(Bloomberg) -- Microsoft Corp. reported quarterly sales and profit that topped analysts’ estimates, rekindling optimism about Chief Executive Officer Satya Nadella’s cloud strategy as more customers shifted to the company’s internet-based software and services. Shares jumped as much as 4.7 percent.
Including some adjustments, fiscal fourth-quarter revenue was $22.6 billion, compared with the average analyst estimate for $22.1 billion, according to data compiled by Bloomberg. Revenue from Azure, the company’s corporate cloud platform, doubled in the quarter that ended June 30. Profit, excluding certain items, was 69 cents a share, Microsoft said Tuesday in a statement. Analysts on average had forecast profit of 58 cents. During the quarter, Microsoft recorded total charges of $1.11 billion, related to the restructuring of the phone business it acquired from Nokia and job cuts. Shares rose as high as $55.60 after closing at $53.09 in New York. The stock has gained 14 percent in the past year.
The Big Picture
Nadella, well into his third year at the helm, has been reorienting Microsoft’s business around cloud and productivity services to fuel growth as traditional software sales shrink. Annualized revenue from commercial cloud products was more than $12.1 billion in the recent quarter, a number that Microsoft has pledged will reach $20 billion by fiscal 2018. The company is relying on the switch to recurring cloud contracts to help make up for weaker one-time corporate software purchases, which are still on course to decline but came in stronger than the company projected in the recent quarter.
Microsoft continues to see businesses moving to the cloud and subscription-based software and services, Chief Financial Officer Amy Hood said via telephone. Transactional purchases of legacy products were “a little better this quarter,” she said. “There’s a structural trend and shift to the cloud,” she said. In traditional products, “quarter to quarter, you see some volatility in the results.” “The PC market was a little better than we had expected three months ago,” she said. “We saw it more specifically in more developed markets.”
Corporate versions of the Office 365 cloud-based productivity software saw revenue increase by 54 percent in the fiscal fourth quarter, the Redmond, Washington-based company said. Net income was $3.12 billion, or 39 cents a share, including the Nokia-related charges, compared with a loss of $3.2 billion a year earlier. Revenue in the Intelligent Cloud division rose 6.6 percent to $6.71 billion, compared with the $6.58 billion average estimate of analysts polled by Bloomberg. In the current period, Microsoft forecast unit sales of $6.1 billion to $6.3 billion. Productivity group sales gained 4.6 percent to $6.97 billion. Analysts had projected $6.64 billion. In the fiscal first quarter, the company expects to report $6.4 billion to $6.6 billion. More Personal Computing division sales, which include Windows and Xbox, fell 3.7 percent to $8.9 billion in the recent period, slightly better than the $8.87 billion average analyst estimate. Revenue will be $8.7 billion to $9 billion in the current quarter, Microsoft said. Fourth-quarter unearned revenue, a measure of future sales, was $33.9 billion. Five analysts polled by Bloomberg expected an average of $30.88 billion. Microsoft’s profit was boosted in the recent period by a more favorable tax rate. Minus the effects of that gain, profit would have been 63 cents a share, according to a research note from UBS Group AG analyst Brent Thill. Microsoft in June agreed to buy professional networking service LinkedIn Corp. for $26.2 billion.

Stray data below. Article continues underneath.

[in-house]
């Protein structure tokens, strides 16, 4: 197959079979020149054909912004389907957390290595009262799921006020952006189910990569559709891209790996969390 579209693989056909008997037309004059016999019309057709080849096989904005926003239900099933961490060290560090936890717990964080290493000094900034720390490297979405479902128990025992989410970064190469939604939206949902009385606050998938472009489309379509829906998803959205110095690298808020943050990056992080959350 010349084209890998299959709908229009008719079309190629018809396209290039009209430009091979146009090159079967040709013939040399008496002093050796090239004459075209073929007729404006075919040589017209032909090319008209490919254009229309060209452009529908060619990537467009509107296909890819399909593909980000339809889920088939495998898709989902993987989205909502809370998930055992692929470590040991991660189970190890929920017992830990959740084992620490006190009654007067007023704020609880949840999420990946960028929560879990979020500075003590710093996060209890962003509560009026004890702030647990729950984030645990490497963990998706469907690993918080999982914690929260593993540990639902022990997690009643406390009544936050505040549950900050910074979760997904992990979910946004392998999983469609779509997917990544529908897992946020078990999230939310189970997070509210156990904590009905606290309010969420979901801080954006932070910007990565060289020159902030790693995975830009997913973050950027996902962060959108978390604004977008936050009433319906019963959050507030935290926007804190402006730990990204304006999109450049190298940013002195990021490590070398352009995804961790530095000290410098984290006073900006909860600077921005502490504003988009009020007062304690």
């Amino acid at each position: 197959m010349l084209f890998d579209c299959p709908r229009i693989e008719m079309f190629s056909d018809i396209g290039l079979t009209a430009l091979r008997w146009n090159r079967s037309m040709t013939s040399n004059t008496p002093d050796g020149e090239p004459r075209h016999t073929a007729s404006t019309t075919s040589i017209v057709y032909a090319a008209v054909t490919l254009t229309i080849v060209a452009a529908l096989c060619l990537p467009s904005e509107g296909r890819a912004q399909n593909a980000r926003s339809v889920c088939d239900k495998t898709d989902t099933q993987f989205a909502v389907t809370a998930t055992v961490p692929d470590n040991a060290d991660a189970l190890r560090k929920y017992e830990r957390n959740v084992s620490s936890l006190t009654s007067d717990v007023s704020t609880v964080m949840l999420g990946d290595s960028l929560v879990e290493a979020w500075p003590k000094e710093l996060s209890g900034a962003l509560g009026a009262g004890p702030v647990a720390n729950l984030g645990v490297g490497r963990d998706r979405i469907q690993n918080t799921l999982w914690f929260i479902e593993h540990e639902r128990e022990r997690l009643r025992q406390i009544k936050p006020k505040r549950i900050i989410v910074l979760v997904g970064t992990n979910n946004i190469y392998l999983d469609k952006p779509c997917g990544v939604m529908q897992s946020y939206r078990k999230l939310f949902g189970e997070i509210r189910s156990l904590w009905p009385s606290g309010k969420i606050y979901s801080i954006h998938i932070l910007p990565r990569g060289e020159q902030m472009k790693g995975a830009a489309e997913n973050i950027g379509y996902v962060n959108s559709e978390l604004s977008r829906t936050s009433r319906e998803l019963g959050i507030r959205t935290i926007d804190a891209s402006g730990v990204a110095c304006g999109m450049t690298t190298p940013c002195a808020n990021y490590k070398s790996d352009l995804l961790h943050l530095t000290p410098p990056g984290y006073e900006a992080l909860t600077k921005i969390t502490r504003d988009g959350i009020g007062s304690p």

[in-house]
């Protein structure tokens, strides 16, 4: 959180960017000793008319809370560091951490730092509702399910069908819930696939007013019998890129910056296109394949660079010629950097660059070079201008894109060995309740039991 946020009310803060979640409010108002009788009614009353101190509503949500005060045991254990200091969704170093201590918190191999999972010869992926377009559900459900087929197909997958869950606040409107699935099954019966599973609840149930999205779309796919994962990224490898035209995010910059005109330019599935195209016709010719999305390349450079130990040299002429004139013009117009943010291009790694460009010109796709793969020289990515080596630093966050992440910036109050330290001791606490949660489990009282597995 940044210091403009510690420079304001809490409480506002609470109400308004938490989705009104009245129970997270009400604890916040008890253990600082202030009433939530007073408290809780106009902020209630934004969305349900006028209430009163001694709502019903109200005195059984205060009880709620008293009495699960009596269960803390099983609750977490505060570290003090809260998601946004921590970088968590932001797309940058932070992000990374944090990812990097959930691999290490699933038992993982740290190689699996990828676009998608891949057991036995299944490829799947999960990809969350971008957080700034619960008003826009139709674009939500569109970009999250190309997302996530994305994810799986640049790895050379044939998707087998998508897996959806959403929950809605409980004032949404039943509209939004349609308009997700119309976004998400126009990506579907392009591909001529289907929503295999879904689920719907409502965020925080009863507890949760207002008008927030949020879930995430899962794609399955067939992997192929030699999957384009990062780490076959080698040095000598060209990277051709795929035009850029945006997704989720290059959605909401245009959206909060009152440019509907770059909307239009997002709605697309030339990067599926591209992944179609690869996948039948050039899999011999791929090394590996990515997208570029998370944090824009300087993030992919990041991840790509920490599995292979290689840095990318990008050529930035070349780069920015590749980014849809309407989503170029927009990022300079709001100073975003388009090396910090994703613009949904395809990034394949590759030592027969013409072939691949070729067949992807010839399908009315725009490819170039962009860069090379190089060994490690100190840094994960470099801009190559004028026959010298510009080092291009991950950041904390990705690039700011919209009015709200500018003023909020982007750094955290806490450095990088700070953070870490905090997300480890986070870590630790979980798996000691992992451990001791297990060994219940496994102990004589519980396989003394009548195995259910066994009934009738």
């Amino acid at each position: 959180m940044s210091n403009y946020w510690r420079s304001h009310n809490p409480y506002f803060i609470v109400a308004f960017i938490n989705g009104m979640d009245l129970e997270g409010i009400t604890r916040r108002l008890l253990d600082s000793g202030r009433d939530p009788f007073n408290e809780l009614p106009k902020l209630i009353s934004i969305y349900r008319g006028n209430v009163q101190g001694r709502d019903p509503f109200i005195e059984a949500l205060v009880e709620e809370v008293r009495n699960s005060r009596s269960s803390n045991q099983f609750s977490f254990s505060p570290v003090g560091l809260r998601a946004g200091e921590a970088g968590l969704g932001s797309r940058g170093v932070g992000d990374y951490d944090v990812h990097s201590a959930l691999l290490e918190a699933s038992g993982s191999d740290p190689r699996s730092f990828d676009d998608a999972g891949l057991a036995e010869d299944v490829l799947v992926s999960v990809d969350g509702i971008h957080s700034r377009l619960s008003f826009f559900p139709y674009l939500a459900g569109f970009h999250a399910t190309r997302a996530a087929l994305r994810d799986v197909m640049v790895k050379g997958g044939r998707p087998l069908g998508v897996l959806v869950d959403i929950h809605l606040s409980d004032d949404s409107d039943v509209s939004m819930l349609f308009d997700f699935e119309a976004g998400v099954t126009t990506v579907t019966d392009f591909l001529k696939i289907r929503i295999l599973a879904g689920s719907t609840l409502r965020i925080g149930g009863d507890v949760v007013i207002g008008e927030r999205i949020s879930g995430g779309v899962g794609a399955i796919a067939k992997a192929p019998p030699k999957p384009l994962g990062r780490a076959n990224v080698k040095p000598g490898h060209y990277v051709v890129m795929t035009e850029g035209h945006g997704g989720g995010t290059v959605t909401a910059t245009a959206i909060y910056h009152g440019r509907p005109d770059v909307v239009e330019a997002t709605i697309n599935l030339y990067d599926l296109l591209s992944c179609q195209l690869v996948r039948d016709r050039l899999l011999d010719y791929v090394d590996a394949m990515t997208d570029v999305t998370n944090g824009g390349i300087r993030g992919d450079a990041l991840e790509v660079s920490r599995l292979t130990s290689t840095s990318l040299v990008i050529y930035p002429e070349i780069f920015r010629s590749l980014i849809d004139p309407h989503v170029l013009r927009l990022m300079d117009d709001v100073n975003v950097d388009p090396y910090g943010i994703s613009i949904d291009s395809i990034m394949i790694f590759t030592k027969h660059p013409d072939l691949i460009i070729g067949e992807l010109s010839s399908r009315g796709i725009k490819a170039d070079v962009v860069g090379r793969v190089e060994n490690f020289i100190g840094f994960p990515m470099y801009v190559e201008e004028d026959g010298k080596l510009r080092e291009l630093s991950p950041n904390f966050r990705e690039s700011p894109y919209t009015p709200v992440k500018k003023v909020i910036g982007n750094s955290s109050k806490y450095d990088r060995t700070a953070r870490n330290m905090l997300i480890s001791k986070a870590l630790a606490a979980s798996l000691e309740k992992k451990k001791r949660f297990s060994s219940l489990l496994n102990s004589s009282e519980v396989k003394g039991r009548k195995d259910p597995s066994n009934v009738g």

“What’s comforting is the key underlying trends are in place,” said Sid Parakh, a fund manager at Becker Capital Management, which owns Microsoft stock. “At least the long-term trajectory is intact here. There was concern last quarter.” “Deferred revenue growth was pretty decent,” Parakh said.